Geraldine's cover image
Geraldine

Geraldine DOOGUE AO

Year of Award: 2000 Award State: New South Wales Multimedia > General
To study the reporting of social and cultural affairs - UK, Ireland, Canada, USA, Netherlands, Italy
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Debate about the changing roles of women and men, the position of children in relationships and the work-life balance had been intriguing Geraldine Doogue for some time when she applied for a Churchill Fellowship in order to explore these issues more fully. Awarded a Fellowship in 2000, Geraldine travelled to the United Kingdom, Northern Ireland and the Netherlands, with a week in the United States to attend the Australian-American Leadership Dialogue.

Believing that the codes of domestic life were under stress, Geraldine observed that this was expressed in different ways in the three countries she visited. She writes in her report that the balance between work and home life was emerging as one of the big unsolved issues everywhere, since family time is competing with the demands of a globalised market. ‘The UK communities were under the most pressure … [with] the longest working hours in Europe, putting tremendous pressure on individuals and families.’

At that time the Blair Labour Government was stressing the idea of return-to-work as a means of reducing disadvantage. Geraldine saw that two new strands were being introduced into this debate: the needs of ageing parents alongside children and the wish to humanise working hours while still keeping Britain competitive.

In the Netherlands, Geraldine found very progressive views on a range of social rights co-existing with a strong motherhood culture. Yet it has a falling birth rate. Geraldine summed up her impressions as ‘a society at its own crossroads, a bit shocked at what lies ahead but leaning towards a libertarian solution, that is, different people will be genuinely free to choose their own family styles.’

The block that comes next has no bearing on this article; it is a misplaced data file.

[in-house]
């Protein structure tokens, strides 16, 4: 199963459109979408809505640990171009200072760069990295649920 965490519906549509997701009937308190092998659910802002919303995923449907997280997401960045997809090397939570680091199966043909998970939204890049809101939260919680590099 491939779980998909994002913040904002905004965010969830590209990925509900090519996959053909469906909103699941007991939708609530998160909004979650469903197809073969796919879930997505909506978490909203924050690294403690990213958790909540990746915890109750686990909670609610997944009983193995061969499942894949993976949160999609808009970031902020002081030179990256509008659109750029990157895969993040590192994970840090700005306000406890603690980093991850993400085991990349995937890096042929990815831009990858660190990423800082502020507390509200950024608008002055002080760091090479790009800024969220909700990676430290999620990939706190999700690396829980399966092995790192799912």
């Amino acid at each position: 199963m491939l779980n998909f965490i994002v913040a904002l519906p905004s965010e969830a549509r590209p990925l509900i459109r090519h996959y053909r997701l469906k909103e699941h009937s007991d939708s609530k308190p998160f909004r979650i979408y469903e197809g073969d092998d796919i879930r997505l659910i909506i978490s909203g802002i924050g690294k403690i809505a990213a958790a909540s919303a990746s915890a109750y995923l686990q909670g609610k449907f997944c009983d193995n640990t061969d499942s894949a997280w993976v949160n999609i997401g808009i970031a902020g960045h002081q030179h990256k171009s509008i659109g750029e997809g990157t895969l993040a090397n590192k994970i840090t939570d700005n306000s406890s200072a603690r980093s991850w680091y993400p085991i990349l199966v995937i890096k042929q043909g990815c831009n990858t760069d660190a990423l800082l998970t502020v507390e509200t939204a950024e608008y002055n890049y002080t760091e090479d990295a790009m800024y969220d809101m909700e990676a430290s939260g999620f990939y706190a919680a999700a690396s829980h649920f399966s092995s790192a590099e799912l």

Irish society felt more conservative than Australia and the influence of the Catholic Church still seemed pervasive there. Geraldine assessed Ireland as undergoing rapid social change, ‘packing into the last 15 years what has probably been unfolding in Australia for the previous 30 or so.’ She observed the happy fact that in Ireland ‘the media/press is far more broadsheet than tabloid – contributing to a far less sensationalised, divisive coverage of these delicate issues. This will serve them well.’

After her journey Geraldine was convinced of the need to prompt better discussion about contemporary relationships and the need for government and business to actively seek out contributors to this debate who are less partisan and more interested in charting new ground. She also discovered the importance of tailoring information about relationships for men, in particular, many of whom struggle to keep up with the changes occurring in society. She saw the need for ‘realistic, practical guidelines for people to apply in their working lives’ and suggested awards for firms who foster balanced lives among their employees and naming in an equally public way those firms who do not.

Excerpt from “Inspiring Australians” written by Penny Hanley (2015)

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